Campaign set to expel illegal workers

Campaign set to expel illegal workers
Updated 04 August 2012

Campaign set to expel illegal workers

Campaign set to expel illegal workers

The labor and interior ministries will launch a major campaign shortly to drive out illegal foreign workers.
A joint committee will be formed to conduct field inspections to check workers who violate the Kingdom’s labor laws. “The campaign will cover all cities and streets of the Kingdom,” an informed source told Al-Watan Arabic daily. He said the move was aimed at finding surplus foreign workers in the country and take necessary action.
“The Labor Ministry is currently working out a new mechanism with the Interior Ministry to put an end to the phenomenon of surplus foreign workers who wander in the Kingdom’s streets looking for jobs,” he said. The campaign also aims at finding out companies that do not transfer salaries to the accounts of workers. “This shows they are either delaying payment of salaries or the workers are not in their sponsorship,” the source said.
The Committee of Experts in the Cabinet has done a study on changing the Labor Law to include clauses on how to deal with foreigners who violate regulations. “This move also aims at addressing the issue of surplus workers,” the source said.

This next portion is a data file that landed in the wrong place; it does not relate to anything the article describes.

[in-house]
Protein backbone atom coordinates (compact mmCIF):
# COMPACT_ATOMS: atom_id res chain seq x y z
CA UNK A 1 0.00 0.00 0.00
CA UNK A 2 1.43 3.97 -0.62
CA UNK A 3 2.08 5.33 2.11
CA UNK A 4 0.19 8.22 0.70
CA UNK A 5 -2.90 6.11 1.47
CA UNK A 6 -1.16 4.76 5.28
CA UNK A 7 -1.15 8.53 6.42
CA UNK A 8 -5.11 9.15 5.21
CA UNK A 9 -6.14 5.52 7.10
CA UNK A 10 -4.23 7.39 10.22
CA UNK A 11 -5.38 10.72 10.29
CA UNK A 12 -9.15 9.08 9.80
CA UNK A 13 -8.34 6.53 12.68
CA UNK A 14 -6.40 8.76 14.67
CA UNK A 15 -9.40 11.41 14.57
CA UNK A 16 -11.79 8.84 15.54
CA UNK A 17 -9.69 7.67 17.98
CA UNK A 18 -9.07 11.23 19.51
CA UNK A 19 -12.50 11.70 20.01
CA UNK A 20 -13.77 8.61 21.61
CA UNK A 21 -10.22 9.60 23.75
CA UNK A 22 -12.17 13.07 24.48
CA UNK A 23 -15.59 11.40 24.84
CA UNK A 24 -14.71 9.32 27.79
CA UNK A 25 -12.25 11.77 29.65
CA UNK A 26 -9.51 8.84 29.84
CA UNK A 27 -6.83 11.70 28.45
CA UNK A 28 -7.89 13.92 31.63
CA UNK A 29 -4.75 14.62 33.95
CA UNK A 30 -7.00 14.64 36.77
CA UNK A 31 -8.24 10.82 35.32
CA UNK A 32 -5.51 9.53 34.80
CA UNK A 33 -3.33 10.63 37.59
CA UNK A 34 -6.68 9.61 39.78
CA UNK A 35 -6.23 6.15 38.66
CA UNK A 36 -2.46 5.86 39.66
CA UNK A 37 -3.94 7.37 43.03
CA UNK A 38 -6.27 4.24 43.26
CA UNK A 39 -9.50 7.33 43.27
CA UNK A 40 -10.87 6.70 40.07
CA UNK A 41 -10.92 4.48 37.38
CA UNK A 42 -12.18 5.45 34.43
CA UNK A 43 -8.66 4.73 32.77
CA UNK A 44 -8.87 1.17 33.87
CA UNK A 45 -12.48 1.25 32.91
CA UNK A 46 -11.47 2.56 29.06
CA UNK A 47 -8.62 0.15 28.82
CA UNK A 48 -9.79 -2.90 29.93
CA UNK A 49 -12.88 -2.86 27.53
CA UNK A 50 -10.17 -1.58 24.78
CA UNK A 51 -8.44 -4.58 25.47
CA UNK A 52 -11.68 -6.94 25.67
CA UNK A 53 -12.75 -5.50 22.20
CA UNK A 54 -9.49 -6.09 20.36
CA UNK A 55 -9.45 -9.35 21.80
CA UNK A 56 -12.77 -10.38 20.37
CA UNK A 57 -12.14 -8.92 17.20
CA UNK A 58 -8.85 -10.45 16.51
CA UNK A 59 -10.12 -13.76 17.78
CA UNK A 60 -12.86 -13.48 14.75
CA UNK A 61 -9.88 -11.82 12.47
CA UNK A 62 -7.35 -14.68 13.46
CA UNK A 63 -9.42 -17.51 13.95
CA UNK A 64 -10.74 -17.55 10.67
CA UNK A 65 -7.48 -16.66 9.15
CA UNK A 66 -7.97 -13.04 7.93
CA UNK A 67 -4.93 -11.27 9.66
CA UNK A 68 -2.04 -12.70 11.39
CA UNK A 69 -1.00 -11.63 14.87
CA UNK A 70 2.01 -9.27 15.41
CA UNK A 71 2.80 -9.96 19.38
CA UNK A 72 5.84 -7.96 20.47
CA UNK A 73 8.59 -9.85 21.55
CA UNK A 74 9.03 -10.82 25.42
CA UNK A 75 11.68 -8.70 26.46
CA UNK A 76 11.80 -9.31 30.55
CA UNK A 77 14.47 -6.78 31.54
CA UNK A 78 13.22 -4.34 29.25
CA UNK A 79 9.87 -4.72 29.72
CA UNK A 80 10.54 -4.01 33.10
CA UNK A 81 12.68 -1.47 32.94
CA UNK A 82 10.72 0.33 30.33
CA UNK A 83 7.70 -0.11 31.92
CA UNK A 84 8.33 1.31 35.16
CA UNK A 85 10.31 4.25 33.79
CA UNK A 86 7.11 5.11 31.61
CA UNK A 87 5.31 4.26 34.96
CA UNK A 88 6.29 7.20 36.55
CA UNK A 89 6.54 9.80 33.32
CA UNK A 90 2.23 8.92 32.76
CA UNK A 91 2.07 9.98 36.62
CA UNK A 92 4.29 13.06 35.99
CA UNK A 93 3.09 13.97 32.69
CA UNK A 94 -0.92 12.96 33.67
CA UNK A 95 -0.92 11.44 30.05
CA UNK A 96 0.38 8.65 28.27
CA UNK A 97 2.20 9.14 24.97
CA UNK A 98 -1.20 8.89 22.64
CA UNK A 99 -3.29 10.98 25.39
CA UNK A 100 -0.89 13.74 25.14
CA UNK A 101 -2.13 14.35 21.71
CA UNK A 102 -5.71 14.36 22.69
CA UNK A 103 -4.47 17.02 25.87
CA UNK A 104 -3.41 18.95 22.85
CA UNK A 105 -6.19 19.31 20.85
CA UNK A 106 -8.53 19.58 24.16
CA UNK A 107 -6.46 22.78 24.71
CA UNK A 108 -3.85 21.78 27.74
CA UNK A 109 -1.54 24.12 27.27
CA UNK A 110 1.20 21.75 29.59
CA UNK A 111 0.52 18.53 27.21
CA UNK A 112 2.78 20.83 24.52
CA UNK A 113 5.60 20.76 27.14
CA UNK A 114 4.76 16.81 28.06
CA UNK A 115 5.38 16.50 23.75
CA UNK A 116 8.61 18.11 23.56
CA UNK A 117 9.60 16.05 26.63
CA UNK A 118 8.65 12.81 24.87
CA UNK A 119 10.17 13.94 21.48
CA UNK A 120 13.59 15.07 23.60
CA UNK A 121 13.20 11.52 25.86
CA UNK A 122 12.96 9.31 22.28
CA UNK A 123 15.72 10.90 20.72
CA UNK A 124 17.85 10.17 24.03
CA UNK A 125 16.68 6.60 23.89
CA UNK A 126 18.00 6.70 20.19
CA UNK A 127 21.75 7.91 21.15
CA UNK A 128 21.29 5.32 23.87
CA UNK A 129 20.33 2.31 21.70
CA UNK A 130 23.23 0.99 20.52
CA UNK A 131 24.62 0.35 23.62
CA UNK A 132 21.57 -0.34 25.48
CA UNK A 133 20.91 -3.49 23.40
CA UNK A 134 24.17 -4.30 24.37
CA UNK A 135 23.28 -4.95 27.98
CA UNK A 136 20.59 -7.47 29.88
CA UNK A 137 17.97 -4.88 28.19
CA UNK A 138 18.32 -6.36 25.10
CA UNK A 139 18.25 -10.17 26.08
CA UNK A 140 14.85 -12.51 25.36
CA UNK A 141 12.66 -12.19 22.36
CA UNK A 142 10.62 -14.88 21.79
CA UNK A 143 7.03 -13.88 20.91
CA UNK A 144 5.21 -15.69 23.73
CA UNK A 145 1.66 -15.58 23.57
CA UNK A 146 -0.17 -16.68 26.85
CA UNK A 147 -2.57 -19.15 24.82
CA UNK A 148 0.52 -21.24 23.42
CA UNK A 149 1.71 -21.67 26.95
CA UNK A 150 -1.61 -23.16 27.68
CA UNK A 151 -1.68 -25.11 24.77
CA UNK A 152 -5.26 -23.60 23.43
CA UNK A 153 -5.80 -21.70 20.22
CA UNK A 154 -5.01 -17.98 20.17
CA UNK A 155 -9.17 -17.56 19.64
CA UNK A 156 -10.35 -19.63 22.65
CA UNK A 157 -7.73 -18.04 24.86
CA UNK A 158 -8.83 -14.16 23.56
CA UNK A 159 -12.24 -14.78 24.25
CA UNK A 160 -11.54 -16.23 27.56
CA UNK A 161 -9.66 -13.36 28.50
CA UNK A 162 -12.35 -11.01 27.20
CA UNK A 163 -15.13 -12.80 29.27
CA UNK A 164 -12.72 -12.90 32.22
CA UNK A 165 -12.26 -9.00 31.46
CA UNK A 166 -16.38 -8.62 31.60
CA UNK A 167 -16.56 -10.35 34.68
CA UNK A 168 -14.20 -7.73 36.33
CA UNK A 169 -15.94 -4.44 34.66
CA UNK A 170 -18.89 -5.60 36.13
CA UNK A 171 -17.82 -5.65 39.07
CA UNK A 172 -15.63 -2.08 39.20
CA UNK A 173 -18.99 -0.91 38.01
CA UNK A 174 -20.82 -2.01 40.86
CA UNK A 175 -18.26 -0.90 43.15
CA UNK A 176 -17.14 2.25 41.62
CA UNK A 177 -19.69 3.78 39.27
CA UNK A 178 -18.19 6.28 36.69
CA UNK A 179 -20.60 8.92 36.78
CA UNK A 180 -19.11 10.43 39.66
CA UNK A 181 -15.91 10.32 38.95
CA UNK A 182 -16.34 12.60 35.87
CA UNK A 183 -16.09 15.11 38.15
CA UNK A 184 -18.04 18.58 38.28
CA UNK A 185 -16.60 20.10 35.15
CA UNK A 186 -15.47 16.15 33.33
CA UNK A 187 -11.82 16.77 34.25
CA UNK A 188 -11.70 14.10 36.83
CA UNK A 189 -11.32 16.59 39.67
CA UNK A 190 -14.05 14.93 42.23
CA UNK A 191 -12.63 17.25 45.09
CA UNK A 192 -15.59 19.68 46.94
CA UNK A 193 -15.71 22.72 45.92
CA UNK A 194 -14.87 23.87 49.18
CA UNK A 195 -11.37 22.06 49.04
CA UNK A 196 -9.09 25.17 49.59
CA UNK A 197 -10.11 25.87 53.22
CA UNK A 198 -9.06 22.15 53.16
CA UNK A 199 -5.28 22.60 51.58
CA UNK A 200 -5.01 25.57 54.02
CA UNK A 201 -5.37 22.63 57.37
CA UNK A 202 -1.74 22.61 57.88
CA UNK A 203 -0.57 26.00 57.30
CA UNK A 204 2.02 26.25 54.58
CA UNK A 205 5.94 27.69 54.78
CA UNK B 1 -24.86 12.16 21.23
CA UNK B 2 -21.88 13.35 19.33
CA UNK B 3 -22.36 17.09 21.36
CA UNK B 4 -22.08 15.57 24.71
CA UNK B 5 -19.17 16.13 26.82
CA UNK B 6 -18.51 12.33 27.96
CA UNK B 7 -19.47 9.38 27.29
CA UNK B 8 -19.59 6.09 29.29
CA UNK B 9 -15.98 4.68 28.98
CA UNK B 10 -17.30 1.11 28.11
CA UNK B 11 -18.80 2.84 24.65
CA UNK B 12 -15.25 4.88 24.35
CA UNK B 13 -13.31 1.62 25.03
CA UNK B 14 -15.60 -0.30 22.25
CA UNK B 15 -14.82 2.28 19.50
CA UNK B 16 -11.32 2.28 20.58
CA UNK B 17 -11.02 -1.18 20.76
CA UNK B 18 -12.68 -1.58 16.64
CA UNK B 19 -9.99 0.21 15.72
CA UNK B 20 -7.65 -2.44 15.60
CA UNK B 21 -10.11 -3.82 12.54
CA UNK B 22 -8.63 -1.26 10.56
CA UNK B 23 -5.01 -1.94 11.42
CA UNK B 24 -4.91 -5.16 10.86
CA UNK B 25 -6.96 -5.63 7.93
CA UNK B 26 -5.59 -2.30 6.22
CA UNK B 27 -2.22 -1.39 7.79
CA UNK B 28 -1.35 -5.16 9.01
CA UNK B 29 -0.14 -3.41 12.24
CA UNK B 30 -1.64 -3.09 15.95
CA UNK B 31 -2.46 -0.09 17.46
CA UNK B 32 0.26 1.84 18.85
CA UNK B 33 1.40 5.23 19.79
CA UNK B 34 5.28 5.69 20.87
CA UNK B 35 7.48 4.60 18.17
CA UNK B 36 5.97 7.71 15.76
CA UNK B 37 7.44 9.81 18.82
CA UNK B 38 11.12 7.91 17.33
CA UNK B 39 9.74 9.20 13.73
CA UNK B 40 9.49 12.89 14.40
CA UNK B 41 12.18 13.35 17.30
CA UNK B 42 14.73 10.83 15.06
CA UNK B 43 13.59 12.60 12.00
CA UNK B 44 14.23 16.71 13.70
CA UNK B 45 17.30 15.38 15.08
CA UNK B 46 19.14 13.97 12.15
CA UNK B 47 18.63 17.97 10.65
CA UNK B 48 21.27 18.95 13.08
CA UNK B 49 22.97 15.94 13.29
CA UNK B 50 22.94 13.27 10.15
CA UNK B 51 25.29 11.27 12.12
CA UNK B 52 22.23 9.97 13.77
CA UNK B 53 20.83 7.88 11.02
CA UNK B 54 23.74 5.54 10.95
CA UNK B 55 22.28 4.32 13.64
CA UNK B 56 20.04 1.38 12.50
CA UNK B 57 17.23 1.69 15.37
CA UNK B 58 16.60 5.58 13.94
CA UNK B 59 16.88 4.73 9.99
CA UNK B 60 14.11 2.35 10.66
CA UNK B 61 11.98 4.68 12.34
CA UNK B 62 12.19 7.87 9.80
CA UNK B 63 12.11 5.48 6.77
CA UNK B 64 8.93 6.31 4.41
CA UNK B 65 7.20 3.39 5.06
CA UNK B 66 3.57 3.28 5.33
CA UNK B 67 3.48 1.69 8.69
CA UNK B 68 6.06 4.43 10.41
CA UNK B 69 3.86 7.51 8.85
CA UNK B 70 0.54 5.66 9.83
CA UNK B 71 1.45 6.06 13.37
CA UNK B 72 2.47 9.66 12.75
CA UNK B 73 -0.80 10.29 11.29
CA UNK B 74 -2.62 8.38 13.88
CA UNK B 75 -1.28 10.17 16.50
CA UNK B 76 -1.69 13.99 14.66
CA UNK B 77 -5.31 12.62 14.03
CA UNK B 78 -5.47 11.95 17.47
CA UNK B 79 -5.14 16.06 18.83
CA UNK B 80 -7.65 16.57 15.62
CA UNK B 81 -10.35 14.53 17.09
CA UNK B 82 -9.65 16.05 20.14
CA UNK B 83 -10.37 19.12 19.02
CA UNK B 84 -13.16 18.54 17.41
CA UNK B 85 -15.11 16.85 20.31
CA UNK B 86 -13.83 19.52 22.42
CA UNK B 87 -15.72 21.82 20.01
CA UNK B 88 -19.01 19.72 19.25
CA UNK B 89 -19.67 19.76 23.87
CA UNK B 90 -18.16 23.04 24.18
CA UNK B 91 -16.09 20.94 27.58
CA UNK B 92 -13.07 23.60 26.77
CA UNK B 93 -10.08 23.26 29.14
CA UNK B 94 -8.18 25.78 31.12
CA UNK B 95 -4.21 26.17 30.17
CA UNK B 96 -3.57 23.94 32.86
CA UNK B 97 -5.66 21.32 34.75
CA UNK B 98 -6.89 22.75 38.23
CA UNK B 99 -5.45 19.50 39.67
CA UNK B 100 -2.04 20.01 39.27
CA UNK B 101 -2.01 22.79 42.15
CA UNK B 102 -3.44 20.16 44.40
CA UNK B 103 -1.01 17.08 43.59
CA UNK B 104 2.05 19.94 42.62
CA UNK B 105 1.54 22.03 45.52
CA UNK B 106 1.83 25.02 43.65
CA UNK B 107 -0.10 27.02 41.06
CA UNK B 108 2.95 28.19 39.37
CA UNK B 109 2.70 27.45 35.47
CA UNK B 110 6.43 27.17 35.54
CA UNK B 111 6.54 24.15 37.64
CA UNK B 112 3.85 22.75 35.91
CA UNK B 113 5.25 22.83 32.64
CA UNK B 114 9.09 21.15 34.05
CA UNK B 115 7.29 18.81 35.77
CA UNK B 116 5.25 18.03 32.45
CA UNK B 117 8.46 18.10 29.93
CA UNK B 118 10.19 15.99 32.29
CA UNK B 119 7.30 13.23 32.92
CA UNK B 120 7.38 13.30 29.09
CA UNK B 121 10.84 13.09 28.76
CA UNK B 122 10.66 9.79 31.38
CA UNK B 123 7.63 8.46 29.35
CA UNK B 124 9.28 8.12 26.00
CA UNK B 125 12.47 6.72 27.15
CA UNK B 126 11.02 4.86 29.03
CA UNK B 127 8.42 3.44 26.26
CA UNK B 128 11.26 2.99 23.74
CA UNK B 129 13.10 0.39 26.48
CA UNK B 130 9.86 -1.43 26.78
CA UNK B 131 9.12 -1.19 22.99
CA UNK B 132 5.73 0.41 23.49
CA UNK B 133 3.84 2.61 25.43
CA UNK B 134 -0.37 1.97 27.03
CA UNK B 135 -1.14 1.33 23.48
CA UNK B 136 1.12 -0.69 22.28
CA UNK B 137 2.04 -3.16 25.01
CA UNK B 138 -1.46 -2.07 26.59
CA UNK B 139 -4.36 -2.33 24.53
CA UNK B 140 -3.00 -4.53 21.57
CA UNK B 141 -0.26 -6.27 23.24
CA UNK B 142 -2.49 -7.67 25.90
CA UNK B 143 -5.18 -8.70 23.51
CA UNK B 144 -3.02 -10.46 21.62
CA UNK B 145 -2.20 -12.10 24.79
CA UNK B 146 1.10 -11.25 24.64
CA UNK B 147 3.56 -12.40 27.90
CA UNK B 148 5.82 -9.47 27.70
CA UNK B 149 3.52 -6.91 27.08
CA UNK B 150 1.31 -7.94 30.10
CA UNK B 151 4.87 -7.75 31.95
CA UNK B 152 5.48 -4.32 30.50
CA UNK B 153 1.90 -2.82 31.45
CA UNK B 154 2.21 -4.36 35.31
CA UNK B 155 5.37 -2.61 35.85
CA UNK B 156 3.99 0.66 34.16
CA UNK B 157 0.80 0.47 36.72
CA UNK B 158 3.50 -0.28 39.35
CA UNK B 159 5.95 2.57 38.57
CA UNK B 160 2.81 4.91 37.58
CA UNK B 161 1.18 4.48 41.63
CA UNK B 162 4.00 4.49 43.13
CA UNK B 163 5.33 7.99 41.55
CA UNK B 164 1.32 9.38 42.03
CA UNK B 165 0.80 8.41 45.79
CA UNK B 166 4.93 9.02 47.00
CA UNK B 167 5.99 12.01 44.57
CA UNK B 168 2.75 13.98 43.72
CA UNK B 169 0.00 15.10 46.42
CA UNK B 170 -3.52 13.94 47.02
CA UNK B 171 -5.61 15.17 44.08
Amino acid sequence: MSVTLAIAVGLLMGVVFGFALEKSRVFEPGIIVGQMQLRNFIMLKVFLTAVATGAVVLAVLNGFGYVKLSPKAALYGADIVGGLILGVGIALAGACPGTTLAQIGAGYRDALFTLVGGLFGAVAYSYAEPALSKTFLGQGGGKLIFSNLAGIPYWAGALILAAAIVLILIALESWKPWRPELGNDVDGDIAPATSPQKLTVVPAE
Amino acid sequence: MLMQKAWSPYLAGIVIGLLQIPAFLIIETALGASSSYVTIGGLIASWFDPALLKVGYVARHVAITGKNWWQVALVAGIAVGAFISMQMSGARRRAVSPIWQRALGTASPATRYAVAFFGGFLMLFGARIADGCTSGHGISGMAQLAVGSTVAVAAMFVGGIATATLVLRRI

According to Article 39 of the Labor Law, the Interior Ministry will arrest and deport those surplus workers who do not work for any company. It will also punish Saudi individuals and companies who employ such workers.
The new article also gives power to the Labor Ministry to inspect companies and institutions and investigate violations. “The Labor Ministry’s inspectors will hand over the violators to the Interior Ministry to take punitive action.”
The new move comes following the Labor Ministry’s efforts to regulate recruitment of foreign workers and create more job opportunities for Saudis.
According to the Saudi Arabian Monetary Agency, remittances by expatriate workers in the Kingdom are expected to reach SR 128 billion, 16 percent more than the figure of 2011.
Most straying workers in the Kingdom are engaged in jobs Saudis do not like to do, Al-Watan said. Some Saudis sell job visas to foreign workers at high prices and ask them to pay part of their salaries every month. The Saudi sponsors allow these foreign workers to engage in various business and other activities, violating the Labor Law. Many people come to the Kingdom on Haj and Umrah visas and overstay their visas to work in the country. As a result of the Passport Department’s intense campaign and the Haj Ministry’s efforts, the number of these overstaying pilgrims has gone down considerably.